The unequal impacts of Covid 19
Published: 04 May 2020 Tags: LGBT, BAME, ageing, Ambition for Ageing, Equalities Board, coronavirus, covid-19, inequality, disabled By Admin Silverchip
The only good thing to come out of the coronavirus crisis so far is that it has highlighted the growing inequality in the UK. The first six health workers to die, and the London bus drivers who have died were all Black or Asian. Disabled people’s rights were reduced in the Coronavirus Act. People who are homeless, overcrowded, or not safe at home were instantly placed in greater danger by the lockdown. It is clear that the coronavirus crisis is as much social as medical and has laid bare historic inequalities.
In its first monthly digest, the Ambition for Ageing Equalities Board has produced an overview looking at four key aspects of the Covid-19 crisis, and some of the evidence that they are having a disproportionate impact on older people in some marginalised and minority communities. These are the unequal risk of illness, the unequal impact of social distancing measures and lockdown, the unfair effects of government policy, and the increase in discrimination. It will be important to understand these unequal effects even as the government begins to end the lockdown, step by step to ensure that everyone has an equal chance in the 'new normal' that's coming.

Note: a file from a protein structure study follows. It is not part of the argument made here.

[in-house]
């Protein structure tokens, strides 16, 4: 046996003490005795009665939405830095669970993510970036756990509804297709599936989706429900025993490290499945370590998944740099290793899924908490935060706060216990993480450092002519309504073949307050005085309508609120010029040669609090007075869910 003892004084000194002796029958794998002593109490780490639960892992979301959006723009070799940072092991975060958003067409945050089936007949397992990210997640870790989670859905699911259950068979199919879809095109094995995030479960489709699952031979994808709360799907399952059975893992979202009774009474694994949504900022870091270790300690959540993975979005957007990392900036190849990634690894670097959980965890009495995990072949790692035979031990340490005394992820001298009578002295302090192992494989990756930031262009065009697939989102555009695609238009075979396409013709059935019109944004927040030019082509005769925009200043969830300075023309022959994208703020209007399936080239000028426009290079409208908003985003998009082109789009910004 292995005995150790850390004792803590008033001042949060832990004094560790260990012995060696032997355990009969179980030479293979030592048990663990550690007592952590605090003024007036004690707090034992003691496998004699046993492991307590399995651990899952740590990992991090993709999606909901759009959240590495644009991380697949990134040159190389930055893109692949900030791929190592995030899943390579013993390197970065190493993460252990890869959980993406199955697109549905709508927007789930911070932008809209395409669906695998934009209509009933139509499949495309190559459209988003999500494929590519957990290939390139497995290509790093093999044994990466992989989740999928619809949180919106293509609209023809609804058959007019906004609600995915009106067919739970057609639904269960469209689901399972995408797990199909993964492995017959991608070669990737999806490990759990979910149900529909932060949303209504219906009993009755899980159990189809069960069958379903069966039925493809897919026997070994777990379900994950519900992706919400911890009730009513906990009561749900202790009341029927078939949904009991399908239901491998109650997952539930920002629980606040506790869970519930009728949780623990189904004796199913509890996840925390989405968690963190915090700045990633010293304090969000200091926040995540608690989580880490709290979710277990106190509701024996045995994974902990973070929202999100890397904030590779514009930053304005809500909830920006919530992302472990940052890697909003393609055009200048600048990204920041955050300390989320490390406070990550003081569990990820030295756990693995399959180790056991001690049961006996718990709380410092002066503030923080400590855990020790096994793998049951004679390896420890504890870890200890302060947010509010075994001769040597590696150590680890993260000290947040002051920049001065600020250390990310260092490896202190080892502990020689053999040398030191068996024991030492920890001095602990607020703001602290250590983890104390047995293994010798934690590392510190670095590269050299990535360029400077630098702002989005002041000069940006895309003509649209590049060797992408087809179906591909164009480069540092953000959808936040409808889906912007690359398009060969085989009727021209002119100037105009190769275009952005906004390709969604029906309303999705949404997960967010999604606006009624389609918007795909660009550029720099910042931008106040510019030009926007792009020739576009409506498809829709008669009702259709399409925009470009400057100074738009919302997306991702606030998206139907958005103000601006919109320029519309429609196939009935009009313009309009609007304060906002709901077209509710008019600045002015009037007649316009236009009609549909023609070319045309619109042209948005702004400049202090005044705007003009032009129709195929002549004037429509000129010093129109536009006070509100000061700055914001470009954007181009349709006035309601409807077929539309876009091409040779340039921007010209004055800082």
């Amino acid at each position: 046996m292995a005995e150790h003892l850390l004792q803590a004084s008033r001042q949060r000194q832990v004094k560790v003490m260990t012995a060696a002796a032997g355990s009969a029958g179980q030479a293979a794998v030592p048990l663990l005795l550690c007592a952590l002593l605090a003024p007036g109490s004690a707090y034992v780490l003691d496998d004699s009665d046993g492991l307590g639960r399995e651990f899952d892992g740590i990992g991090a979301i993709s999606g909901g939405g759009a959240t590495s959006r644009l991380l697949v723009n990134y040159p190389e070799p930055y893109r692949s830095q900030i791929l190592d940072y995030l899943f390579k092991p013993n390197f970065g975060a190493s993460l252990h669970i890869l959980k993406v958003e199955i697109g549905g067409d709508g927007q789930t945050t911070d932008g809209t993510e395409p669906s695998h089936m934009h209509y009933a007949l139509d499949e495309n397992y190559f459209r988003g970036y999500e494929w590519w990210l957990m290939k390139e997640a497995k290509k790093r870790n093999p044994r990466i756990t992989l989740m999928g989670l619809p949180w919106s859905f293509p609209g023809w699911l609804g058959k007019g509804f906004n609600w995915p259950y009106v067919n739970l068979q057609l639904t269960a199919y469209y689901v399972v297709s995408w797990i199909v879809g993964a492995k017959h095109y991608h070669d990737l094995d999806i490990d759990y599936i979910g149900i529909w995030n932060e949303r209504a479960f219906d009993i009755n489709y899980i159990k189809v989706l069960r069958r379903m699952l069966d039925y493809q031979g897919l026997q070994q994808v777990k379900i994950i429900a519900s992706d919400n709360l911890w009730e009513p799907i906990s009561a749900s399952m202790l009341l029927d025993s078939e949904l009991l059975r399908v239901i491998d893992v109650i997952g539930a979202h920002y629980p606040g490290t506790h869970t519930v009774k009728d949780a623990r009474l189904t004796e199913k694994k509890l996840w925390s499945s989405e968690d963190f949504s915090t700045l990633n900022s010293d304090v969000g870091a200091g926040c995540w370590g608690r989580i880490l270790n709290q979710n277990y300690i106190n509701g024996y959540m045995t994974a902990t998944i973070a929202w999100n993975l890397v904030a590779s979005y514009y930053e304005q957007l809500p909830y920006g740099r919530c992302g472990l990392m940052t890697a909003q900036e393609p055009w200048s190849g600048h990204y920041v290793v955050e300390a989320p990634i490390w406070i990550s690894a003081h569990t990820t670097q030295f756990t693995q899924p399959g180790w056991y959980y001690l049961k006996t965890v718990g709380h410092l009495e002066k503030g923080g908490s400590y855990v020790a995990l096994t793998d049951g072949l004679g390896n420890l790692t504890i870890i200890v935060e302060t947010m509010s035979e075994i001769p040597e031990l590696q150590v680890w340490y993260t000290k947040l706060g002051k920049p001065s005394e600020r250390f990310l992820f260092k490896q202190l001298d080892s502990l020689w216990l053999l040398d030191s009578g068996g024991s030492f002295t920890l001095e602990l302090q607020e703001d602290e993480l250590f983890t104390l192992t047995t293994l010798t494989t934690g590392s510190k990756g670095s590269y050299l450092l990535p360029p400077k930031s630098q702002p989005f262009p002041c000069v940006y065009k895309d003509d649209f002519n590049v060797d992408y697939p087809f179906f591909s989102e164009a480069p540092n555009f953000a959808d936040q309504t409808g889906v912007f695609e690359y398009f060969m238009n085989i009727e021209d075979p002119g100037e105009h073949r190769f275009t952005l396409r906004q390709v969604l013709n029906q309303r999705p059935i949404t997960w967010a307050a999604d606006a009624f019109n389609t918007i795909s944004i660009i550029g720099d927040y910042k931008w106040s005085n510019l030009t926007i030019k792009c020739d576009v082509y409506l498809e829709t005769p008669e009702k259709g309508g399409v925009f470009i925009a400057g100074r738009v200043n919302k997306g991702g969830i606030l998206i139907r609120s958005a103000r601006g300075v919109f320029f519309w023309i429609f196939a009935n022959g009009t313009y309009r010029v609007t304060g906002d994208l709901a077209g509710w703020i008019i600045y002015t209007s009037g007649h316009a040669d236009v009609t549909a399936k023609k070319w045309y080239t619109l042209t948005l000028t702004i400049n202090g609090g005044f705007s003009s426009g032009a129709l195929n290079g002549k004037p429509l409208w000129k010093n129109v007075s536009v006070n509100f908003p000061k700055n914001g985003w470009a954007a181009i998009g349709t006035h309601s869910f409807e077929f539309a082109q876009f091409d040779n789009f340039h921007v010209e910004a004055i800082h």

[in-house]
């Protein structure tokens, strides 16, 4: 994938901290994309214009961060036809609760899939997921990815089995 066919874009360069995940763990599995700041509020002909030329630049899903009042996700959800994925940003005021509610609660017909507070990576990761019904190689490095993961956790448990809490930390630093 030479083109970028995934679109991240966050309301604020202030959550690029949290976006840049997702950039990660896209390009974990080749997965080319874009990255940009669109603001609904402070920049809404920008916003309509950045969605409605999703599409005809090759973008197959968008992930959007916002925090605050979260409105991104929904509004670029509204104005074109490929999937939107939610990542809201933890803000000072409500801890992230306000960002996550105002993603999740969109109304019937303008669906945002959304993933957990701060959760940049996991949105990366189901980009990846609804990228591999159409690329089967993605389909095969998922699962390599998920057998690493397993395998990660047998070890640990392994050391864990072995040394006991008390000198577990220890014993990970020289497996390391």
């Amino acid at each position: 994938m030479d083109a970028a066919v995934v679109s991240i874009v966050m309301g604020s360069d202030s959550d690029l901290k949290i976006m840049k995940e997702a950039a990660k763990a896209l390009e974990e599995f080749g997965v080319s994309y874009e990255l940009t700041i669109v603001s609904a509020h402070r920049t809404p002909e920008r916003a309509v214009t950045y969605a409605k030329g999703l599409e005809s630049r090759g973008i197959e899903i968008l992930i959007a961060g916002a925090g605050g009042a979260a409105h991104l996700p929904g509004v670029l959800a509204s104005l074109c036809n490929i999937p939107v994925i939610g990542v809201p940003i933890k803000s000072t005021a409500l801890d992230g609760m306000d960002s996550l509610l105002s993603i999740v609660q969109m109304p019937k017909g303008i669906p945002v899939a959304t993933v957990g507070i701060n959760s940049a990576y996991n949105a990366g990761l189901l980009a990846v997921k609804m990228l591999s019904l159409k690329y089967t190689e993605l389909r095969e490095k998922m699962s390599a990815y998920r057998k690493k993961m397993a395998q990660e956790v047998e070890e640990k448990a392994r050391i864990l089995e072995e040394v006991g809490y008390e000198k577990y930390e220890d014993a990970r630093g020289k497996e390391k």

In this short paper we also highlight some of the creative ways that marginalised communities have responded: to defend their rights, take care of themselves and the wider community, and raise awareness of the dangers of discrimination. Measures to deal with inequality also need to recognise the resilience of marginalised communities.
We published a simpler summary in our latest e-newsletter.
You can also download a PDF version of the paper, and a PDF of a simpler summary of the paper.
(Photo: Barakah Food Aid)